CBS47 has important information about football and the risk of brain injury. A recent report says NFL players are four times as likely as non-NFL players to die from Alzheimer's or Lou Gehrig's disease. But football players at any level, from elementary school to college, can injure their brain.
The effects of repeated head injuries have made headlines recently as several former NFL players have committed suicide. Doctors say concussions can actually be more harmful to children than adults, which is scary news for parents of young football players.
It's a sport that celebrates hard hits. But even with a helmet, the impact can damage the brain. Just ask Robin Hardiman, the mother of a Clovis North High School football player.
“He went for a hit, landed on his face, got up and didn't know where he was. They asked him what day it was, he said Thursday and it was Saturday,” said Dr. Hardiman.
She later learned her son had a concussion. Hardiman is also a doctor, and fearing for her son's safety, she kept him out of the game for three months. Just a year prior, one of her son's teammates, John Lara, suffered a head injury that ended his career and nearly took his life. Dr. Adam Brant, a Fresno neurosurgeon, says concussions are very serious, especially if a second one is suffered before the brain has fully healed from the first.
“That can be a fatal condition,” said Dr. Brant.
He adds that athletes under 18-years-old are at higher risk for concussions and need longer to recover. That's why recognizing the symptoms can be life-saving. An athlete can become disoriented, distracted, lose their memory, and sometimes lose consciousness. He says the warning signs should not be ignored.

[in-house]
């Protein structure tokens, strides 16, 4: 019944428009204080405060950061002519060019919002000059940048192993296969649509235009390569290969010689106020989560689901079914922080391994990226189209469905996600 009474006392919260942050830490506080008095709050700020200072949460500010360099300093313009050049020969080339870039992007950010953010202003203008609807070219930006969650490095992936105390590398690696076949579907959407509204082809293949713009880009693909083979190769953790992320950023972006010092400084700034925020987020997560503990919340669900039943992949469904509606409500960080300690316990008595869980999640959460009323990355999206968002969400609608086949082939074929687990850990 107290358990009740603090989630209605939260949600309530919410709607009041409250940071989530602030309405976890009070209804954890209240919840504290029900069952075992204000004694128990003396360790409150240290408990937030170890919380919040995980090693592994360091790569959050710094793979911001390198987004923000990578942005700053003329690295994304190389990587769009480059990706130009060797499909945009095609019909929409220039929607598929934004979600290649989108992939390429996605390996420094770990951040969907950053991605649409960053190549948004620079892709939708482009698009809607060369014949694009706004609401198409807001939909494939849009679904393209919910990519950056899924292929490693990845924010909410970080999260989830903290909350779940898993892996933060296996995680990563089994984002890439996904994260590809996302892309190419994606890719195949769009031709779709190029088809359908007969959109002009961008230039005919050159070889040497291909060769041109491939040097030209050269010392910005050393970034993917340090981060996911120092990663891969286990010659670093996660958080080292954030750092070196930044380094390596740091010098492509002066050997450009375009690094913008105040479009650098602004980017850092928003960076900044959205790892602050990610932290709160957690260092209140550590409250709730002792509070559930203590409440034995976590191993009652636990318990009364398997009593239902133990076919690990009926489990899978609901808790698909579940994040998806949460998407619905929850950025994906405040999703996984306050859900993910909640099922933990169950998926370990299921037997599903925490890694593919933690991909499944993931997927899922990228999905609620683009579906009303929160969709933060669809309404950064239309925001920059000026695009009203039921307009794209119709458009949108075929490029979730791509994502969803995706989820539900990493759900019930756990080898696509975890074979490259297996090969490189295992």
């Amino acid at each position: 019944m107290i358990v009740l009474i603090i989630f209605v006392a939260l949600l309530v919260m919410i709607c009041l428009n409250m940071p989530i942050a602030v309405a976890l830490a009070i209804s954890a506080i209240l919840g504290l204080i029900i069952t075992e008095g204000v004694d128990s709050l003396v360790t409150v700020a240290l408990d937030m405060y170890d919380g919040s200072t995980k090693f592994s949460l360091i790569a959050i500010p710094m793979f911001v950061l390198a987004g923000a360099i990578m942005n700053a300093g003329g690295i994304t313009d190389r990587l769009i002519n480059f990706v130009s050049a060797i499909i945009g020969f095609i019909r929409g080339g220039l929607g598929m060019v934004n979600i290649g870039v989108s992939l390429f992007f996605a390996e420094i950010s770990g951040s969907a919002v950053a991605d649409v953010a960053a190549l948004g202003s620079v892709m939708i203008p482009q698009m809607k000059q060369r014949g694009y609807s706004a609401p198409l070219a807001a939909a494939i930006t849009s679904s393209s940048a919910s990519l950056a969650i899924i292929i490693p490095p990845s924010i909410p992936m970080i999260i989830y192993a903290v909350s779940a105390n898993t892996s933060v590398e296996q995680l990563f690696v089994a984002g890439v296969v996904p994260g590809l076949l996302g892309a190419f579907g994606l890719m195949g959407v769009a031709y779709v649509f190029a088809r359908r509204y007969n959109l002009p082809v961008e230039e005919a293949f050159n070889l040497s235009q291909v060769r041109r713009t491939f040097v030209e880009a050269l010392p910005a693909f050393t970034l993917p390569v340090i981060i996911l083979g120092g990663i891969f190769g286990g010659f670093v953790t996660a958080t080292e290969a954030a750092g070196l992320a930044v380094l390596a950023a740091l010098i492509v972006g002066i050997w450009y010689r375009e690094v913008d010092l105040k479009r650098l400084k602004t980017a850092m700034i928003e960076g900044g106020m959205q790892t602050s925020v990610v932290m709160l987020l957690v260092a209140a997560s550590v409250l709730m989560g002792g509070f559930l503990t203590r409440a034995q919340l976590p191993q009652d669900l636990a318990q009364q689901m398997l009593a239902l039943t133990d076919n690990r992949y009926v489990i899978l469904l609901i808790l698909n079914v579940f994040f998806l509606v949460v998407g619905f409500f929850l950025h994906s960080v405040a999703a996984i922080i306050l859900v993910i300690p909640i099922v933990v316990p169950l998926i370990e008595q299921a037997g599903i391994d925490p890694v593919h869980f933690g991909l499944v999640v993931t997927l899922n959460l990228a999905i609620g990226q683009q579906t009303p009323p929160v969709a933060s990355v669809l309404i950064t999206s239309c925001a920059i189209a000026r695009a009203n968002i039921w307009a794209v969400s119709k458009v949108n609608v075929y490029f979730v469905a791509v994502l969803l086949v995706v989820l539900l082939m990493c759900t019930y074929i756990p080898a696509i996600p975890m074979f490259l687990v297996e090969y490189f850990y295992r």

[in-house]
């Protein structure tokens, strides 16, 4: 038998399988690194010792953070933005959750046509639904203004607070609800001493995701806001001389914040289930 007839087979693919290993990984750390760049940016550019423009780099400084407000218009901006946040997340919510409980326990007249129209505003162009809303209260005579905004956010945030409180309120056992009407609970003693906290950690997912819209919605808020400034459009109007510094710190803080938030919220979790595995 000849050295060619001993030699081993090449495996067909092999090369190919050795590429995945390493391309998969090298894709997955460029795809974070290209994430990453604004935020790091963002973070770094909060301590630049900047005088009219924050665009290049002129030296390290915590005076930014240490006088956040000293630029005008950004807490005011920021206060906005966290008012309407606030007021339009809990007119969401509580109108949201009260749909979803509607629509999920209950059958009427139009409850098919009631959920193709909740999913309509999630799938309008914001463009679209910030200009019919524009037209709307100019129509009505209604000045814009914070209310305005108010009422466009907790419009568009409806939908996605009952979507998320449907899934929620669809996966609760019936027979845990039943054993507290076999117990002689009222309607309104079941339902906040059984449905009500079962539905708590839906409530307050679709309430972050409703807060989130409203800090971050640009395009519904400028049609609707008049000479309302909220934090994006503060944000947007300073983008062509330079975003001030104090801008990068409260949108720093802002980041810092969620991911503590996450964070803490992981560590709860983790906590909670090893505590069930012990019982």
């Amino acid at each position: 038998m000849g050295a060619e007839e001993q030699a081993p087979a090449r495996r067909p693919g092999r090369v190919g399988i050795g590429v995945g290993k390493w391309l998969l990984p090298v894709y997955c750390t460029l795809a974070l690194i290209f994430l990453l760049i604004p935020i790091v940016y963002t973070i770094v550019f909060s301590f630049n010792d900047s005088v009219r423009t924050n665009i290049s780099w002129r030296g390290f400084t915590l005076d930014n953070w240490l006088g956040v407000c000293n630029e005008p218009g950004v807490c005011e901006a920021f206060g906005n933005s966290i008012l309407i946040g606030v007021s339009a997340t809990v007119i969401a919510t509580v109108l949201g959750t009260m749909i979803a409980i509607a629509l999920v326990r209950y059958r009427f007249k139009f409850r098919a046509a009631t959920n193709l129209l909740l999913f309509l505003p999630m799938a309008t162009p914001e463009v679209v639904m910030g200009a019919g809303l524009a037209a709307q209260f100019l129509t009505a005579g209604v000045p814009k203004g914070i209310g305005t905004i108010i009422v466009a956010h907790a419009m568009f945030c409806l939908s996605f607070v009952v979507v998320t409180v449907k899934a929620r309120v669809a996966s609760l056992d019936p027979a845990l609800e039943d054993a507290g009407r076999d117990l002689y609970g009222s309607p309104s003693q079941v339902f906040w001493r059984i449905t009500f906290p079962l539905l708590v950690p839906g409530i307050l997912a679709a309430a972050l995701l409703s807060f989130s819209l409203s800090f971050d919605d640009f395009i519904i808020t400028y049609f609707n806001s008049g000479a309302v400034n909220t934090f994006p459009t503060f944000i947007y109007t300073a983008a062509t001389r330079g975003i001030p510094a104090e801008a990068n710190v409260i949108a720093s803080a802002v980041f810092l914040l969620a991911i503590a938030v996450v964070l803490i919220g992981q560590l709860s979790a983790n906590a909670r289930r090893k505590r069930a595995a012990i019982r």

“It's a serious issue that's going to potentially effect these kids for their lifetimes, long after their sports careers are over,” said Dr. Brant.
A recent study by U.S. government researchers says retired NFL players are four times more likely to die from Alzheimers and Lou Gehrig's disease, although they couldn't say it was because of repeat concussions. Meanwhile, several former pro football players have committed suicide. Now thousands of players and their families are suing the NFL for concealing the risks of brain injuries.
Back at high school practice, Dr. Hardiman always keeps a close eye on her son. Even though she knows the risks, she also wants her son to be happy playing a game that he loves.
“It's a serious thing. I think parents really need to be careful with their kids,” said Dr. Hardiman.
Recovery time for concussions can vary based on the severity of the injury. It can range from a month to several months. Doctors warn parents not to assume their kids will self-report a possible concussion, since their mentality is usually to always play the next.